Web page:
Bingo Battle: Day one

David Barber, head of Governor Riley's Task Force on Illegal Gambling, listens to proceedings 3/25/09.
David Barber, head of Governor Riley's Task Force on Illegal Gambling, listens to proceedings 3/25/09.

MONTGOMERY, AL (WSFA) - The aftershocks are starting to appear nearly a week after a raid on the White Hall Gaming Center in Lowndes County where more than half-a-million dollars and over 100 electronic gaming machines were seized. On Wednesday the center's owners were in court fighting to get their money and machines back.

The issue of the day had nothing to do with whether or not the machines are illegal, as Governor Bob Riley's Task Force on Illegal Gambling contends. That matter will be taken up at a later date. Wednesday's focus was on getting the White Hall Gaming Center back in business and the owner's motions to have the money and machines returned.

The defense says it would cost them nearly $400,000 to reopen without the machines and they estimate for each day they are closed they lose more than $100,000 in business. There are also more than 100 employees who are effectively out of a job until the matter is resolved. Add $250,000 to the mix that the center says it won't be able to give to charities next week and there is a major push to get the business up and going again.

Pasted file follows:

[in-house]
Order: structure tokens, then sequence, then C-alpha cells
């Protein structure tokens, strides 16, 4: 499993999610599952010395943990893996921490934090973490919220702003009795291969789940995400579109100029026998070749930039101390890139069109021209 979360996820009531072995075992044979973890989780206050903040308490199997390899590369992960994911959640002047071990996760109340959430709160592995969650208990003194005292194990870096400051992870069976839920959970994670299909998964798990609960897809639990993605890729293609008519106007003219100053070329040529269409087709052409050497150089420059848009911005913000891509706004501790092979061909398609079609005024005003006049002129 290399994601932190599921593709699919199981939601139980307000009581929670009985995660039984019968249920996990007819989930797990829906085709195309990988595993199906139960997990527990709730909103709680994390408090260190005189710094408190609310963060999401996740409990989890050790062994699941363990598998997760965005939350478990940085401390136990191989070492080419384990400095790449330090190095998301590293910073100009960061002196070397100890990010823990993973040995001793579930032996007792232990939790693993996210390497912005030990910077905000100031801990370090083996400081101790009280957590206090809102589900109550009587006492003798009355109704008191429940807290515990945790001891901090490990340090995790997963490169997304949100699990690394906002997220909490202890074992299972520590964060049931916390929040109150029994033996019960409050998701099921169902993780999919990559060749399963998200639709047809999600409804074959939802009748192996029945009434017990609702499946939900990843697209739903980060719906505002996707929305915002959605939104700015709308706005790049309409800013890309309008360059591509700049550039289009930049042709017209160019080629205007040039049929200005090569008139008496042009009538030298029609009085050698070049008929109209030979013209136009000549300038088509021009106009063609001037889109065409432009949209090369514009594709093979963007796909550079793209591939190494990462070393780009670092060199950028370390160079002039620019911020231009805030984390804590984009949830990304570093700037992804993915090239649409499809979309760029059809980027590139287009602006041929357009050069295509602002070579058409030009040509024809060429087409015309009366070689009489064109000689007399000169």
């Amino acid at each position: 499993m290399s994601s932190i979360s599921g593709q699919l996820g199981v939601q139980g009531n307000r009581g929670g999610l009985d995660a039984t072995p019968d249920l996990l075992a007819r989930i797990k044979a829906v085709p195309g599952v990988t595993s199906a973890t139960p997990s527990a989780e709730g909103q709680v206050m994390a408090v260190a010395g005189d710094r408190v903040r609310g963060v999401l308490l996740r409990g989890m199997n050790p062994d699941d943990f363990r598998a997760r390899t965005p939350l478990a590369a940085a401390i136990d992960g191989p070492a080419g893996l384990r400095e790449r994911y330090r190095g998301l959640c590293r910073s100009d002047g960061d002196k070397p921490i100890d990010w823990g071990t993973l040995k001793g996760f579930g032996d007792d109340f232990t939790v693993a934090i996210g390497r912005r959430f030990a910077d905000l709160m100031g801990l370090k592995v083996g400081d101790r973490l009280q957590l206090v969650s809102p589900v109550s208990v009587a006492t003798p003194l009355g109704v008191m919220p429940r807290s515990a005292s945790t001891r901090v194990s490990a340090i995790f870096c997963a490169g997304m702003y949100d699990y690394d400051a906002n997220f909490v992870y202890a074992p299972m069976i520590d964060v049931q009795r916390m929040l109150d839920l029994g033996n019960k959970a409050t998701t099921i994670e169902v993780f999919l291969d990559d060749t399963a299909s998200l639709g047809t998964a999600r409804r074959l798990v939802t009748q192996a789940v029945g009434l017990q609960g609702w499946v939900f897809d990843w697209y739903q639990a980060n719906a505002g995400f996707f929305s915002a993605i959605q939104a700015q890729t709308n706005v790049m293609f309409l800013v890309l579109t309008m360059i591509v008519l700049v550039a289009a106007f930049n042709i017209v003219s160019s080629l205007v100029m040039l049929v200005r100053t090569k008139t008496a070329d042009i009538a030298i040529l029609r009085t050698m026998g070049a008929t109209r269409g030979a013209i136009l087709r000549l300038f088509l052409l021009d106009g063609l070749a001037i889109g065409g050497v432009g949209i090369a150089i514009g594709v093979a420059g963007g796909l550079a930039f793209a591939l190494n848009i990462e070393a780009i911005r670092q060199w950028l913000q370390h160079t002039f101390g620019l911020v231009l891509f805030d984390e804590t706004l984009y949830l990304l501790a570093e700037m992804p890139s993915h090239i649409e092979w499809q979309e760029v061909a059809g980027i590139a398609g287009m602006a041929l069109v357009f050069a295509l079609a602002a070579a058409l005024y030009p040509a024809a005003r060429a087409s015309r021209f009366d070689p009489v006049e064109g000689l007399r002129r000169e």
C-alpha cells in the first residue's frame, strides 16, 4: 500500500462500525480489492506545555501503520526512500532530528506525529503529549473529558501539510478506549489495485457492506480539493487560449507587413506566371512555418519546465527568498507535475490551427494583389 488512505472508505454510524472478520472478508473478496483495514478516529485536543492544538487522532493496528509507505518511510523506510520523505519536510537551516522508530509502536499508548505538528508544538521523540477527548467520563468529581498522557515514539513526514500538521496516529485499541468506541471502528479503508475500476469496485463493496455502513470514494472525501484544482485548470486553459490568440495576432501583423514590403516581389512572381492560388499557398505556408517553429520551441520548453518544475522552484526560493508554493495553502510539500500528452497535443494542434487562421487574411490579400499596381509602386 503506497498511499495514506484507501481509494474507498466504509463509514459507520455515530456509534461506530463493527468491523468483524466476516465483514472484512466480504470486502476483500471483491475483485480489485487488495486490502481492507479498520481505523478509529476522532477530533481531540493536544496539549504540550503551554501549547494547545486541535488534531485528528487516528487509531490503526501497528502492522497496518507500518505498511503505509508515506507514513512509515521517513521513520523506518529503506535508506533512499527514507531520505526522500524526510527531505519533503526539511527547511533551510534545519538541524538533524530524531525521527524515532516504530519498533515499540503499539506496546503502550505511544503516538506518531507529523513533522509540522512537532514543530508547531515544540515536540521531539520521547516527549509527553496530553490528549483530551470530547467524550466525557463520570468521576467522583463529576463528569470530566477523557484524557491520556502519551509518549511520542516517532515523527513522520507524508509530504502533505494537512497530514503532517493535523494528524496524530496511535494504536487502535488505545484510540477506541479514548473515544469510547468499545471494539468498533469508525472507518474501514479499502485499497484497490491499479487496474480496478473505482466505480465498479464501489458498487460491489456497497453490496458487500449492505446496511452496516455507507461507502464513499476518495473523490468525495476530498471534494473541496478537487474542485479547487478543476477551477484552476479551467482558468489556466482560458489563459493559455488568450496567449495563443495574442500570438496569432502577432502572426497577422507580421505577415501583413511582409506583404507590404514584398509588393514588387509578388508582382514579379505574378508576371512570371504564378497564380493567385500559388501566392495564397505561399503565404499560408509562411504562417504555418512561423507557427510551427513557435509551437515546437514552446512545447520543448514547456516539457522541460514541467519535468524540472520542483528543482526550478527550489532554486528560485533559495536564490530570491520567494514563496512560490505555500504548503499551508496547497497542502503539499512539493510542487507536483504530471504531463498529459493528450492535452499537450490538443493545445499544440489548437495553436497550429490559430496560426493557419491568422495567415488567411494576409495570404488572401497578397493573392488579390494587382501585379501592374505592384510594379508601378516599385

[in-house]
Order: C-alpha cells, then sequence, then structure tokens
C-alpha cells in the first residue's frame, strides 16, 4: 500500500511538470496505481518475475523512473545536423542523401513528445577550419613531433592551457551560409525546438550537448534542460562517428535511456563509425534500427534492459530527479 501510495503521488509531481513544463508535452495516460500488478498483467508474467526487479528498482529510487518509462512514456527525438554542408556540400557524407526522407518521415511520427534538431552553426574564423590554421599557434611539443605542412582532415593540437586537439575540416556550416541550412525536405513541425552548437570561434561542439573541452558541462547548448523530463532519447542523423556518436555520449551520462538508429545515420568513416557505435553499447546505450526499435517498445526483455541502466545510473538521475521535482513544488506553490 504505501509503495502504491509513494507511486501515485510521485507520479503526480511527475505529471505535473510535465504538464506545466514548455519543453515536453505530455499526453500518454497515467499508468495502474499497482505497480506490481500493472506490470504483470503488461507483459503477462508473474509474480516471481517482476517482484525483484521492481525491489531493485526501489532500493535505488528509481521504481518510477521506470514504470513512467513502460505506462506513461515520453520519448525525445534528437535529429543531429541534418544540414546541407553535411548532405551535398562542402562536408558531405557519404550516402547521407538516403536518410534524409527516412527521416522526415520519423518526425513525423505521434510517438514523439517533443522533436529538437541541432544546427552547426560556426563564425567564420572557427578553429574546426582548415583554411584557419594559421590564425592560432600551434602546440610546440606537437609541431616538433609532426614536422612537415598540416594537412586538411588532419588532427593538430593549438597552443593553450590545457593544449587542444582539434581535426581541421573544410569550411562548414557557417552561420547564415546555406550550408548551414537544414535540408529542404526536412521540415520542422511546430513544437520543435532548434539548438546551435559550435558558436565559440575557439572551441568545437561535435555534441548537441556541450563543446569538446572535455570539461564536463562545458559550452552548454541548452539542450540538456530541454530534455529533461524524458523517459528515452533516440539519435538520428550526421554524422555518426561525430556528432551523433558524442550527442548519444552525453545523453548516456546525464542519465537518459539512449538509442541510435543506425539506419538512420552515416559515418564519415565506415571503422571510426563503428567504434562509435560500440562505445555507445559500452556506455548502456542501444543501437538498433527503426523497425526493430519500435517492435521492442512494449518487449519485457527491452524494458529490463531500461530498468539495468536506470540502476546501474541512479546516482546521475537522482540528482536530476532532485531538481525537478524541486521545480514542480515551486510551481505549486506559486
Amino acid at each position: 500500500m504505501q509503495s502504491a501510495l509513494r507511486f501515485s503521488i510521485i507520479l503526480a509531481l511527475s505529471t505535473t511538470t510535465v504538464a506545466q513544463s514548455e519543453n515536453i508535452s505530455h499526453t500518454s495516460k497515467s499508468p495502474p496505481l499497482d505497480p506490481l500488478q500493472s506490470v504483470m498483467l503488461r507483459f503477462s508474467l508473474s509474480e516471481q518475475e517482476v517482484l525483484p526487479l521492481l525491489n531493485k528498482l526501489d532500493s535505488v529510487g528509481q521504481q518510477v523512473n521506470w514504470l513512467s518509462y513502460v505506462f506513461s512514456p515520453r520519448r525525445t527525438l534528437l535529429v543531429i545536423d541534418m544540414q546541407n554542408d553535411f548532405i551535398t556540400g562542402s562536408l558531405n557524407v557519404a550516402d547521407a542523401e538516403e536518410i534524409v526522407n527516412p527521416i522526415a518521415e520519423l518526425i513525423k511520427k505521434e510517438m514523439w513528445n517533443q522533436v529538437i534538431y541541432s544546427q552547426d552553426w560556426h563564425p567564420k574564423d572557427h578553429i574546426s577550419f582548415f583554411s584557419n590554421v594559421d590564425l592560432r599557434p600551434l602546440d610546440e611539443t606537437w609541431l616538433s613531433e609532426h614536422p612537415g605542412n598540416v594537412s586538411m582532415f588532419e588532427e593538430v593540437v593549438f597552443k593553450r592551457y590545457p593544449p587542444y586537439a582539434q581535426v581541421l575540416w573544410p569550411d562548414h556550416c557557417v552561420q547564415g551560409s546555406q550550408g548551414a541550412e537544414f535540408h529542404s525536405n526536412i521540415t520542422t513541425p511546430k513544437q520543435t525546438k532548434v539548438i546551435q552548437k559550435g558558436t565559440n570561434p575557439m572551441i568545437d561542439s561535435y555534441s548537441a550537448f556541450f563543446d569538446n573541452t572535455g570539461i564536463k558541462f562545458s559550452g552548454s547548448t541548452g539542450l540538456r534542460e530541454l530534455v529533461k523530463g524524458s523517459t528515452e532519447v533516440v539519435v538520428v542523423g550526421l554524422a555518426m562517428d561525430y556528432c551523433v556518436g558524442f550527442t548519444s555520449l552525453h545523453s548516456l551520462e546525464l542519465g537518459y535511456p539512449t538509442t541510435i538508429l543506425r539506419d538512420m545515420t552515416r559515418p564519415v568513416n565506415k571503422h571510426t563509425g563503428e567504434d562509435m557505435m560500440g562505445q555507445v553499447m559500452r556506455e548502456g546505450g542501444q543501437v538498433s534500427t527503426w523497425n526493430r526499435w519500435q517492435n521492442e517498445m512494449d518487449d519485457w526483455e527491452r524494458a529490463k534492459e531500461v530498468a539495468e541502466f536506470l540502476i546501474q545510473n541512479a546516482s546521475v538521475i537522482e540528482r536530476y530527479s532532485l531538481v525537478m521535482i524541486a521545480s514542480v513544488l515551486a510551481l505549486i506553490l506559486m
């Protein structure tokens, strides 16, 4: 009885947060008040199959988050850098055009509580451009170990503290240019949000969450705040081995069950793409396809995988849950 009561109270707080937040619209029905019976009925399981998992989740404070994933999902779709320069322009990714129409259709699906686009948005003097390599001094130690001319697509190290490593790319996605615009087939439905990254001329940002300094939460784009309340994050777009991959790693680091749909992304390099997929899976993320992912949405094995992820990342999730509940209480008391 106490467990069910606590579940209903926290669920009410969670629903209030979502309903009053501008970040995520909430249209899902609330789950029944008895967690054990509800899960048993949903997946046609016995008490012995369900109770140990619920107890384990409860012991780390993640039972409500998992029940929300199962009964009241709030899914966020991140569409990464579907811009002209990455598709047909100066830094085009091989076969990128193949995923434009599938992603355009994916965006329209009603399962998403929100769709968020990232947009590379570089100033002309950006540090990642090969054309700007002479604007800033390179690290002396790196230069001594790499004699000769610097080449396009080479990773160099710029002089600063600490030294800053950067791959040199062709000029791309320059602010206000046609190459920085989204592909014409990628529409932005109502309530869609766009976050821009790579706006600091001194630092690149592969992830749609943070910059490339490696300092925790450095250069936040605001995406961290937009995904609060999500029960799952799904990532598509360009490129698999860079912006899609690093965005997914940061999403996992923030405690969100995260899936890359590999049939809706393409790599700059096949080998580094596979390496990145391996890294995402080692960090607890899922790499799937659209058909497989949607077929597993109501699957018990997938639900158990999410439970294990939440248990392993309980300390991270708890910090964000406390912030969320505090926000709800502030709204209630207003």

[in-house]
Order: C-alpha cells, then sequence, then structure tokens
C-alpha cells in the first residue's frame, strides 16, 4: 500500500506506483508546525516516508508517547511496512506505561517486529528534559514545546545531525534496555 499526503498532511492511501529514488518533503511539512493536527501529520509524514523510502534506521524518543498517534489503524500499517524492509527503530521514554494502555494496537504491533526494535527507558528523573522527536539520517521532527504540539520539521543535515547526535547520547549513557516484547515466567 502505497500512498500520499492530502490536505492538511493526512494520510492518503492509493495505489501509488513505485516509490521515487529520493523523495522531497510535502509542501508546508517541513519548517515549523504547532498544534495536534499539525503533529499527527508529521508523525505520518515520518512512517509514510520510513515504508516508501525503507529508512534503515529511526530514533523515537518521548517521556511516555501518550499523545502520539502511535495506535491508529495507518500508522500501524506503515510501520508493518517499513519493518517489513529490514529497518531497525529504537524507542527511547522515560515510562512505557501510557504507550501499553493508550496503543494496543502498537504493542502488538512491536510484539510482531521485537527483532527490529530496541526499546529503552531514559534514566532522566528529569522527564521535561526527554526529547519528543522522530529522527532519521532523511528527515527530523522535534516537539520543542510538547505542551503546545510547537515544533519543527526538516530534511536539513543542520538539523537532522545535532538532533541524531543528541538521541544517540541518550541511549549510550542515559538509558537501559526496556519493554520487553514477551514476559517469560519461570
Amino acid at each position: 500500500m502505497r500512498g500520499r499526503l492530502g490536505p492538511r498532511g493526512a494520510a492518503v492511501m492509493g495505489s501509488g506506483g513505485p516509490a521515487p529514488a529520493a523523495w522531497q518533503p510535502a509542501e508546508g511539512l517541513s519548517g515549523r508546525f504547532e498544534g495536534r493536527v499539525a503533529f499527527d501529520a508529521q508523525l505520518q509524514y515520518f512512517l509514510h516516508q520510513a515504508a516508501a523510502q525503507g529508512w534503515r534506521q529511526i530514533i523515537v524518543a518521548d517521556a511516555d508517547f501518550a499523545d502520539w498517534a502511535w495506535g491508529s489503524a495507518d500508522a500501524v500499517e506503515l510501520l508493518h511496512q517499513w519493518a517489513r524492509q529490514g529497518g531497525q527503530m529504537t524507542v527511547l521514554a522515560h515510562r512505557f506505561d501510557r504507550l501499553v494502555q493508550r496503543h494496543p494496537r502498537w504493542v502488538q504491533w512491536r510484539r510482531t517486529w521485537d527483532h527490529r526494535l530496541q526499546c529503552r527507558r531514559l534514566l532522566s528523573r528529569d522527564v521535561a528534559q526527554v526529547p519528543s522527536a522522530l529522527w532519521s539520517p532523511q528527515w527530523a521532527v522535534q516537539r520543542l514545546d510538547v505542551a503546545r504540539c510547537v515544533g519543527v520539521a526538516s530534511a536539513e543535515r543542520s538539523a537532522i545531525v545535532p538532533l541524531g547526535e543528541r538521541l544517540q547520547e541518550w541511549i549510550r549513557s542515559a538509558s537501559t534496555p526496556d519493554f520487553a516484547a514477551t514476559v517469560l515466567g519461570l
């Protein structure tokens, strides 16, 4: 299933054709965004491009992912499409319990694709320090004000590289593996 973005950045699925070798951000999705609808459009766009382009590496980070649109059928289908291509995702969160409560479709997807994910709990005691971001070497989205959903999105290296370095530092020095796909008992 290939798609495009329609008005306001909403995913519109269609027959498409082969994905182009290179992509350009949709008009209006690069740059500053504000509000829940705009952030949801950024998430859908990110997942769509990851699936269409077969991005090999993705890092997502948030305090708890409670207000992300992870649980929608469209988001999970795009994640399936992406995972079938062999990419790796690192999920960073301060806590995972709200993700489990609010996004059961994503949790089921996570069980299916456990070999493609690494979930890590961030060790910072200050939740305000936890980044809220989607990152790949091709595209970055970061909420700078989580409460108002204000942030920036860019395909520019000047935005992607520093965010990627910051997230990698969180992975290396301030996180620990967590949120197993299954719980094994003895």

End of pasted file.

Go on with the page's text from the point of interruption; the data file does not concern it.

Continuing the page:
"The highest law enforcement officer in this state [Attorney General Troy King] has issued a release that says it's legal," said Joe Espy, attorney for the equipment owners. " Espy said he thought Governor Riley, "...thinks he's a dictator, the king," adding that Riley has usurped the Attorney General's authority. While AG King has not commented on this case, he has said in the past that there are some forms of electronic bingo, in his opinion, that are legal in Alabama.

Another issues brought up in court was why law enforcement officers used forced in the raid, moving into the gaming center with guns drawn. "No, I don't have any second thoughts about it," said David Barber, who head's up the Governor's Task Force. Barber said there was information that lead them to believe there were armed guards in the building and, "..You don't go in and say, ' hey, look ya'll please put down your guns.'" Barber said a semi-automatic gun was taken from an elderly security guard.

White Hall Gaming Center attorney Collins Pettaway said the raid wasn't "...just a game or a political football that's being played." He said it's people's lives and livelihoods that are being affected and urged use of law to protect those people from "government going too far."

There is a lot of attention being paid to this case, one that is being called a test-case to determine what is and is not legal in Alabama. Representatives from GreenTrack, Indian gaming facilities and even a casino in Biloxi, Mississippi were on hand for the hearings.

The hearings resume at 10:00am Thursday where former Alabama Supreme Court Justice Mark Kennedy will continue presiding. At Governor Riley's request Kennedy will recuse himself after the preliminary proceedings are over. Kennedy has done work in the past for the Poarch Band of Creek Indians. He has suggested a Lowndes County judge take over after he steps down.